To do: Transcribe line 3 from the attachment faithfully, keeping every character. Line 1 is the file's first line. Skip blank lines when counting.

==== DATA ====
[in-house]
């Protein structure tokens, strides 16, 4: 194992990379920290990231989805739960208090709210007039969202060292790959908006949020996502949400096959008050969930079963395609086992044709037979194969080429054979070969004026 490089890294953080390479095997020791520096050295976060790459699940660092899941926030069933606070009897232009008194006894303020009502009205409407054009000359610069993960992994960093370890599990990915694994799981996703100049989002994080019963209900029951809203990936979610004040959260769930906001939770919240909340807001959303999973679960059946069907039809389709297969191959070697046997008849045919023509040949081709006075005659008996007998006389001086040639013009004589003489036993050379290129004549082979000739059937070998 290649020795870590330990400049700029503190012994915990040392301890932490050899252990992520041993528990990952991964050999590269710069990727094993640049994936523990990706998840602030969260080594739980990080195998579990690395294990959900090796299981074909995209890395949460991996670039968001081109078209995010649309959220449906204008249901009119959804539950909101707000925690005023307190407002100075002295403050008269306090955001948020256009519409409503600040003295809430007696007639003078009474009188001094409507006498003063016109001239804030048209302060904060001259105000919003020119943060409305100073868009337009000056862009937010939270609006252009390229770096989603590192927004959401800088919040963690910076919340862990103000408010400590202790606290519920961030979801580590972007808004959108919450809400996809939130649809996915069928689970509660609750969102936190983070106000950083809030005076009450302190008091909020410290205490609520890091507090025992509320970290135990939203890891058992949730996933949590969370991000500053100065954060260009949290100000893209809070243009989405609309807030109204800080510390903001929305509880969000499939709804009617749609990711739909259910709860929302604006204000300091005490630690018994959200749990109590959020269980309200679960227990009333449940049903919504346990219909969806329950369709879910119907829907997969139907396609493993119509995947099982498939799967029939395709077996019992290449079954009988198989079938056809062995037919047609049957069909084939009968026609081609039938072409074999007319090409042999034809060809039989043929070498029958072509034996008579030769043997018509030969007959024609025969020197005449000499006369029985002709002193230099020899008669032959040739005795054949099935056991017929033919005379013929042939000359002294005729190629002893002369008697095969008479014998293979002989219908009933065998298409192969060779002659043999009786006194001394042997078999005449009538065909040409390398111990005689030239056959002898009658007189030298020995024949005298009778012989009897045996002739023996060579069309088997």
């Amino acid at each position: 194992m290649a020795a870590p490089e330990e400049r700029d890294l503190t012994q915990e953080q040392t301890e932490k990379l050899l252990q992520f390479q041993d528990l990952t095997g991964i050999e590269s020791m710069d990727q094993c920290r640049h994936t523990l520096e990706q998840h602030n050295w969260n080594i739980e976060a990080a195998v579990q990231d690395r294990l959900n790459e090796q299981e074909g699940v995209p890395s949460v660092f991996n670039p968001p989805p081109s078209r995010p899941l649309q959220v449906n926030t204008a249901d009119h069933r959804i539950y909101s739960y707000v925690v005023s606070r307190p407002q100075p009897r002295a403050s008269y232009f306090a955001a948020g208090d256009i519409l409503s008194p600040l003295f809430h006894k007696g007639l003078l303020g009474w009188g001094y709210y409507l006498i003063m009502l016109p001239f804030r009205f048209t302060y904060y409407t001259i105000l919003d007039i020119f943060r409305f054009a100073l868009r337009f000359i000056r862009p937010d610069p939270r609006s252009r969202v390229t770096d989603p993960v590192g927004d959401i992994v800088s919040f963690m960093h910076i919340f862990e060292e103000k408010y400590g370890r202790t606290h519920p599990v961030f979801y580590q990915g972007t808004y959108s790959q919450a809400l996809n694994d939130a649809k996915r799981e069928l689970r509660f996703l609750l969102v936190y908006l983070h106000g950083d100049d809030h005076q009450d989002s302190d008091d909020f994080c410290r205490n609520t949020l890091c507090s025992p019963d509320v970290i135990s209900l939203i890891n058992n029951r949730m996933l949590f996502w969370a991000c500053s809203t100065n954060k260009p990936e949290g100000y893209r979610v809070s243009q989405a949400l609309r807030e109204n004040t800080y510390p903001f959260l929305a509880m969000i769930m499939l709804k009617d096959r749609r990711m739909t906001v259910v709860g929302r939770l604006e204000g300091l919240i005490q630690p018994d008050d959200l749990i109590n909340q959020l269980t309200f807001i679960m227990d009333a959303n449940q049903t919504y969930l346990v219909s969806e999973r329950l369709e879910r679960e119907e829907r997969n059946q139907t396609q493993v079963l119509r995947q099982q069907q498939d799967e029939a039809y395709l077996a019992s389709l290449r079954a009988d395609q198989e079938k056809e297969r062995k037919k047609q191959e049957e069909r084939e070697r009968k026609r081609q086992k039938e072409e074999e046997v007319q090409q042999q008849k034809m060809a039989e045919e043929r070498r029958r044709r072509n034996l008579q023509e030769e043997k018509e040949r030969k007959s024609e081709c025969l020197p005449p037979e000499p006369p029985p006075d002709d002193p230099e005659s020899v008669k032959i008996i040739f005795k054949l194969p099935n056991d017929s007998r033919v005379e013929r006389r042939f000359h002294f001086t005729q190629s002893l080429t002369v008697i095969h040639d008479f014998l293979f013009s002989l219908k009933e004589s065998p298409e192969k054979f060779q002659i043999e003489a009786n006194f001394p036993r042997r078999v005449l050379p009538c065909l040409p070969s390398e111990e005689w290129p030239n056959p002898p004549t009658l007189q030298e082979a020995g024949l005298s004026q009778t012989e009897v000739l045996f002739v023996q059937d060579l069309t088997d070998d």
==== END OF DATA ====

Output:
């Amino acid at each position: 194992m290649a020795a870590p490089e330990e400049r700029d890294l503190t012994q915990e953080q040392t301890e932490k990379l050899l252990q992520f390479q041993d528990l990952t095997g991964i050999e590269s020791m710069d990727q094993c920290r640049h994936t523990l520096e990706q998840h602030n050295w969260n080594i739980e976060a990080a195998v579990q990231d690395r294990l959900n790459e090796q299981e074909g699940v995209p890395s949460v660092f991996n670039p968001p989805p081109s078209r995010p899941l649309q959220v449906n926030t204008a249901d009119h069933r959804i539950y909101s739960y707000v925690v005023s606070r307190p407002q100075p009897r002295a403050s008269y232009f306090a955001a948020g208090d256009i519409l409503s008194p600040l003295f809430h006894k007696g007639l003078l303020g009474w009188g001094y709210y409507l006498i003063m009502l016109p001239f804030r009205f048209t302060y904060y409407t001259i105000l919003d007039i020119f943060r409305f054009a100073l868009r337009f000359i000056r862009p937010d610069p939270r609006s252009r969202v390229t770096d989603p993960v590192g927004d959401i992994v800088s919040f963690m960093h910076i919340f862990e060292e103000k408010y400590g370890r202790t606290h519920p599990v961030f979801y580590q990915g972007t808004y959108s790959q919450a809400l996809n694994d939130a649809k996915r799981e069928l689970r509660f996703l609750l969102v936190y908006l983070h106000g950083d100049d809030h005076q009450d989002s302190d008091d909020f994080c410290r205490n609520t949020l890091c507090s025992p019963d509320v970290i135990s209900l939203i890891n058992n029951r949730m996933l949590f996502w969370a991000c500053s809203t100065n954060k260009p990936e949290g100000y893209r979610v809070s243009q989405a949400l609309r807030e109204n004040t800080y510390p903001f959260l929305a509880m969000i769930m499939l709804k009617d096959r749609r990711m739909t906001v259910v709860g929302r939770l604006e204000g300091l919240i005490q630690p018994d008050d959200l749990i109590n909340q959020l269980t309200f807001i679960m227990d009333a959303n449940q049903t919504y969930l346990v219909s969806e999973r329950l369709e879910r679960e119907e829907r997969n059946q139907t396609q493993v079963l119509r995947q099982q069907q498939d799967e029939a039809y395709l077996a019992s389709l290449r079954a009988d395609q198989e079938k056809e297969r062995k037919k047609q191959e049957e069909r084939e070697r009968k026609r081609q086992k039938e072409e074999e046997v007319q090409q042999q008849k034809m060809a039989e045919e043929r070498r029958r044709r072509n034996l008579q023509e030769e043997k018509e040949r030969k007959s024609e081709c025969l020197p005449p037979e000499p006369p029985p006075d002709d002193p230099e005659s020899v008669k032959i008996i040739f005795k054949l194969p099935n056991d017929s007998r033919v005379e013929r006389r042939f000359h002294f001086t005729q190629s002893l080429t002369v008697i095969h040639d008479f014998l293979f013009s002989l219908k009933e004589s065998p298409e192969k054979f060779q002659i043999e003489a009786n006194f001394p036993r042997r078999v005449l050379p009538c065909l040409p070969s390398e111990e005689w290129p030239n056959p002898p004549t009658l007189q030298e082979a020995g024949l005298s004026q009778t012989e009897v000739l045996f002739v023996q059937d060579l069309t088997d070998d």